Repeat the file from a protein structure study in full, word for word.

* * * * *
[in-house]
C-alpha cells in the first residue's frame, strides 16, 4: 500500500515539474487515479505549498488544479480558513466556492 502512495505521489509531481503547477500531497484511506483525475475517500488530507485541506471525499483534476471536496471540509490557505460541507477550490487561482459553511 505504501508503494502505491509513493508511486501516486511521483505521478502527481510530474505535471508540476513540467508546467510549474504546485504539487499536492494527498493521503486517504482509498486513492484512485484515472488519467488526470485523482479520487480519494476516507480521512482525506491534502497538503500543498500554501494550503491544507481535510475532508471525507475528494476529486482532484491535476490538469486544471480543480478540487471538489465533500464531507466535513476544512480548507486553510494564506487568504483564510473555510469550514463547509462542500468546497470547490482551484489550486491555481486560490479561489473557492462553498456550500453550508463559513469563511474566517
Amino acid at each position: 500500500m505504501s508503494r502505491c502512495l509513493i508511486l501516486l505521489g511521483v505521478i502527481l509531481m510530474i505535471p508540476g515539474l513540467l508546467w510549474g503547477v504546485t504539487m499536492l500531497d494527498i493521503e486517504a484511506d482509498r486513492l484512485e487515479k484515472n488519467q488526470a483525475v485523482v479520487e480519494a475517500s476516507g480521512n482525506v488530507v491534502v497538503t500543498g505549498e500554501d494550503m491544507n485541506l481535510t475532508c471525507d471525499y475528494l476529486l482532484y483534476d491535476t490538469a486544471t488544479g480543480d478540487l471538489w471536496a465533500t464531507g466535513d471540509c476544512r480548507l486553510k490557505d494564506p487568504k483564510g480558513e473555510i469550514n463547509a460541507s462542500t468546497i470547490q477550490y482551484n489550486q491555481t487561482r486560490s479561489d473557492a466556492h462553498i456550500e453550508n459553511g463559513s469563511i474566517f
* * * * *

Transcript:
[in-house]
C-alpha cells in the first residue's frame, strides 16, 4: 500500500515539474487515479505549498488544479480558513466556492 502512495505521489509531481503547477500531497484511506483525475475517500488530507485541506471525499483534476471536496471540509490557505460541507477550490487561482459553511 505504501508503494502505491509513493508511486501516486511521483505521478502527481510530474505535471508540476513540467508546467510549474504546485504539487499536492494527498493521503486517504482509498486513492484512485484515472488519467488526470485523482479520487480519494476516507480521512482525506491534502497538503500543498500554501494550503491544507481535510475532508471525507475528494476529486482532484491535476490538469486544471480543480478540487471538489465533500464531507466535513476544512480548507486553510494564506487568504483564510473555510469550514463547509462542500468546497470547490482551484489550486491555481486560490479561489473557492462553498456550500453550508463559513469563511474566517
Amino acid at each position: 500500500m505504501s508503494r502505491c502512495l509513493i508511486l501516486l505521489g511521483v505521478i502527481l509531481m510530474i505535471p508540476g515539474l513540467l508546467w510549474g503547477v504546485t504539487m499536492l500531497d494527498i493521503e486517504a484511506d482509498r486513492l484512485e487515479k484515472n488519467q488526470a483525475v485523482v479520487e480519494a475517500s476516507g480521512n482525506v488530507v491534502v497538503t500543498g505549498e500554501d494550503m491544507n485541506l481535510t475532508c471525507d471525499y475528494l476529486l482532484y483534476d491535476t490538469a486544471t488544479g480543480d478540487l471538489w471536496a465533500t464531507g466535513d471540509c476544512r480548507l486553510k490557505d494564506p487568504k483564510g480558513e473555510i469550514n463547509a460541507s462542500t468546497i470547490q477550490y482551484n489550486q491555481t487561482r486560490s479561489d473557492a466556492h462553498i456550500e453550508n459553511g463559513s469563511i474566517f